OERU / OERF / UNESCO Press release: Towards an OER university - Free learning for all students worldwide

Please circulate: Joint OER Foundation / UNESCO press release.

The Open Education Resource (OER) Foundation is to host a strategic international meeting in Dunedin on 23 February, to commence planning for the provision of free learning to all students worldwide. Support from the United Nations Science and Education Organisation (UNESCO) to stream the meeting on the internet will allow the participation of education leaders and interested persons from around the globe.
Join the meeting as a virtual participant and help make OER futures happen.

Read more.


(If you blog about this important meeting -- please use the #OERU tag).

2011 will be a quantum shift year for the mainstream adoption of OER.

Cheers
Wayne
Wayne Mackintosh , Ph.D.
Director OER Foundation
Director, International Centre for Open Education,
Otago Polytechnic, New Zealand.
Founder and elected Community Council Member, Wikieducator
Skype: WGMNZ1
identi.ca

You received this message because you are subscribed to the Google Groups "OER university" group.
For more options, visit this group at
http://groups.google.com/group/oer-university?hl=en?hl=en
Visit the OER university page on http://wikieducator.org/OER_university

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Wednesday, February 09, 2011

Health Literacy: A Public Health concern? 1-day Conference, Manchester, UK

Venue: Chancellors Hotel and Conference Centre (Manchester)

Friday 10th June 2011

Join us for our first national Health Literacy Research Conference.

Health literacy is -
‘the cognitive and social skills which determine the motivation and ability of individuals to gain access to, understand, and use information in ways which promote and maintain good health’.

We welcome applications for oral presentation or posters on Health Literacy research and development. The abstract submission guidelines are available from the website http://www.healthliteracy.org.uk/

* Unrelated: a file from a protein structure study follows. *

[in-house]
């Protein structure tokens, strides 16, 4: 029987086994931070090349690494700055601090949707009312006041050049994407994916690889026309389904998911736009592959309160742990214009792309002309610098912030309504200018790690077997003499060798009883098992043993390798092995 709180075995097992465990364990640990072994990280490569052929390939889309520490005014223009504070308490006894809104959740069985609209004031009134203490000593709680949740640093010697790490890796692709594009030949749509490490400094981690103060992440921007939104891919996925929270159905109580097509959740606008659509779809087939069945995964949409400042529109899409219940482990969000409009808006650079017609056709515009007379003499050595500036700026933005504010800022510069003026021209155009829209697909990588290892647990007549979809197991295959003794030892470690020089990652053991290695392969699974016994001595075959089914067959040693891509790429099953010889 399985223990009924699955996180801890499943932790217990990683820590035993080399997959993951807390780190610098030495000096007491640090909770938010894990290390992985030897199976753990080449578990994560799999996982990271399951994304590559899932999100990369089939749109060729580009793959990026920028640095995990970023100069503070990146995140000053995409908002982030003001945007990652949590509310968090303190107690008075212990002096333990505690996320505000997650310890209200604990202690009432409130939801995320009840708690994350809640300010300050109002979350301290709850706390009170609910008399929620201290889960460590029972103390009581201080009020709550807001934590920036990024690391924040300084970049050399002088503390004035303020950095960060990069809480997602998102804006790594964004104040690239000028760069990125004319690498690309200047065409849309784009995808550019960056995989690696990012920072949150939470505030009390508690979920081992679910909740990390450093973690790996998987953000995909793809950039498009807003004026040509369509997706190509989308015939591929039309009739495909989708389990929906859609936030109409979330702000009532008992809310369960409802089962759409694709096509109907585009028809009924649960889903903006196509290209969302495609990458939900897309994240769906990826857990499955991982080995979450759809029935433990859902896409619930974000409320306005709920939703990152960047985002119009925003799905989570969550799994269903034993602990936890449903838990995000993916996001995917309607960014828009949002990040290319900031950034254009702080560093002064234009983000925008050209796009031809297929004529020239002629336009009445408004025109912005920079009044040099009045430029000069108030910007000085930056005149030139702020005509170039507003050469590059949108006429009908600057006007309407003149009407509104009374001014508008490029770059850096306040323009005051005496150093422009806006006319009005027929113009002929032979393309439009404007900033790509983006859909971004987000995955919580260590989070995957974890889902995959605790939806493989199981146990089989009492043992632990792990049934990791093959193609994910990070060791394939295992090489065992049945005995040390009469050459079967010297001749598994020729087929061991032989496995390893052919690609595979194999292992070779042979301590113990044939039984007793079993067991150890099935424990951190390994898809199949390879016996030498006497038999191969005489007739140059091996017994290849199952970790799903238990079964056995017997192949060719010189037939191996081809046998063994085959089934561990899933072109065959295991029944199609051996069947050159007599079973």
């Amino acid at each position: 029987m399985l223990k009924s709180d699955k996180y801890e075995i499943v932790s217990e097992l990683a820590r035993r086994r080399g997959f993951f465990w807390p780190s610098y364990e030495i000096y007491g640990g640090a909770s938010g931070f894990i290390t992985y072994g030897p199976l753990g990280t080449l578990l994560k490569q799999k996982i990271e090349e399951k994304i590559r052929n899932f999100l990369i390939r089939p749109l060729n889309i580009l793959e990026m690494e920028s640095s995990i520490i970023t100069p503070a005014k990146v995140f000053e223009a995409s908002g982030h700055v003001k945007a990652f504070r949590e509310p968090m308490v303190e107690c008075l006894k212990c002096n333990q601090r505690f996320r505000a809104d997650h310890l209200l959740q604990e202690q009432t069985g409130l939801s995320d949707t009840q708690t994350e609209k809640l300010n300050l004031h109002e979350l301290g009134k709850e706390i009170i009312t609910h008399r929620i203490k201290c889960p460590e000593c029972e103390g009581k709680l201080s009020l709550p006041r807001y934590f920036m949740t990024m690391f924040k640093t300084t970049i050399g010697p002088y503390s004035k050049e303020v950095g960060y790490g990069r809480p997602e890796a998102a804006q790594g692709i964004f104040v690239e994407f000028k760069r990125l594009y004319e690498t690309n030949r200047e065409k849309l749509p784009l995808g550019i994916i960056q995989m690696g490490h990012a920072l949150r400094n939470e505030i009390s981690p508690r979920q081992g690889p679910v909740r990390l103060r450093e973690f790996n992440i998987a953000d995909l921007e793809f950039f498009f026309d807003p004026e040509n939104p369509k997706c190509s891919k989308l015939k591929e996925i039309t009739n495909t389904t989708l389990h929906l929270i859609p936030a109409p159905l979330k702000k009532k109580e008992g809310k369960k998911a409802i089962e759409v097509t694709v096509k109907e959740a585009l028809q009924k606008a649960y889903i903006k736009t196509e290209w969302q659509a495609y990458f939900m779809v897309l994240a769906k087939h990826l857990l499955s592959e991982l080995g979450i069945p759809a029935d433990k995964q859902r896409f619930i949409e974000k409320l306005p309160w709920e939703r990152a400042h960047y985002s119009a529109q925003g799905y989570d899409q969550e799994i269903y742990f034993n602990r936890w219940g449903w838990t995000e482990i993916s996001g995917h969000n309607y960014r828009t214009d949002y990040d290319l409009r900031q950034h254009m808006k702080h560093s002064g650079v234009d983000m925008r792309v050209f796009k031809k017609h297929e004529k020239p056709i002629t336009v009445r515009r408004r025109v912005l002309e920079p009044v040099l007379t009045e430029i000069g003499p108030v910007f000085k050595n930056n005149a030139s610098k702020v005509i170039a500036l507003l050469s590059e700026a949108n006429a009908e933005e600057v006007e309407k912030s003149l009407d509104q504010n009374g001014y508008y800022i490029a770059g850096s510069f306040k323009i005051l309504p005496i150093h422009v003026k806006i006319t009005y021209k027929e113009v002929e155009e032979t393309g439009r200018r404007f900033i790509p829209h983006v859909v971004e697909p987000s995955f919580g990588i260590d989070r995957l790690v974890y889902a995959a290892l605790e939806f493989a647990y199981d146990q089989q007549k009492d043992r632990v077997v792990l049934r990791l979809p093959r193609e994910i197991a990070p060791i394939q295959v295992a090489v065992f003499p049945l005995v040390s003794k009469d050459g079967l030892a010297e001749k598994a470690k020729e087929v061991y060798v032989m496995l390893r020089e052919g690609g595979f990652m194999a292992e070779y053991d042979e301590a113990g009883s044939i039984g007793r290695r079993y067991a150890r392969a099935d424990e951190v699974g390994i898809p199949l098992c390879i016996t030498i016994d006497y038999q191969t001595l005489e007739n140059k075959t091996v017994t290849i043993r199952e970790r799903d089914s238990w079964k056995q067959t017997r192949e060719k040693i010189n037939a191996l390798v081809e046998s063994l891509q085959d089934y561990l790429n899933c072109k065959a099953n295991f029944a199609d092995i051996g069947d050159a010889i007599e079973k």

or Lucy McDonald: mcdonall AT lsbu.ac.uk

The conference will include 2 plenary sessions with international health literacy
keynote speakers and a panel discussion.

Cost: £60 per day

My source: Lucy McDonald

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Monday, February 07, 2011

h2cm: philosophy of science - analytical AND dialectical Refinetti, R. (1989).

"For centuries, philosophers have discussed whether knowledge progresses analytically or dialectically. In the Cartesian tradition of starting with simple concepts and then building up more complex concepts [4], the idea of science as a gradual accumulation of small pieces of knowledge was put forward by Auguste Comte [5]. This constitutes an analytical view of the progress of knowledge. On the other hand, Hegel proposed that knowledge grows as a whole, so that contradictions between opposing ideas are solved (and disperse pieces of knowledge are integrated) at each stage of the dialectical progress of knowledge [6]. This constitutes a dialectical view of the progress of knowledge.

The partial correctness of both the analytical view of Comte and the dialectical view of Hegel have been acknowledged for many years. Wisdom from both views can be found in the writings of many contemporary philosophers of science." Refinetti, R. (1989) p.583.



.... and can also be found within the structure and potential content of the Health Care Domains Model. Goethe in his own way(s) of seeing recognised the same...


Refinetti, R. (1989). Information processing as a central issue in philosophy of science, Information Processing & Management, 25, 5, 583-584.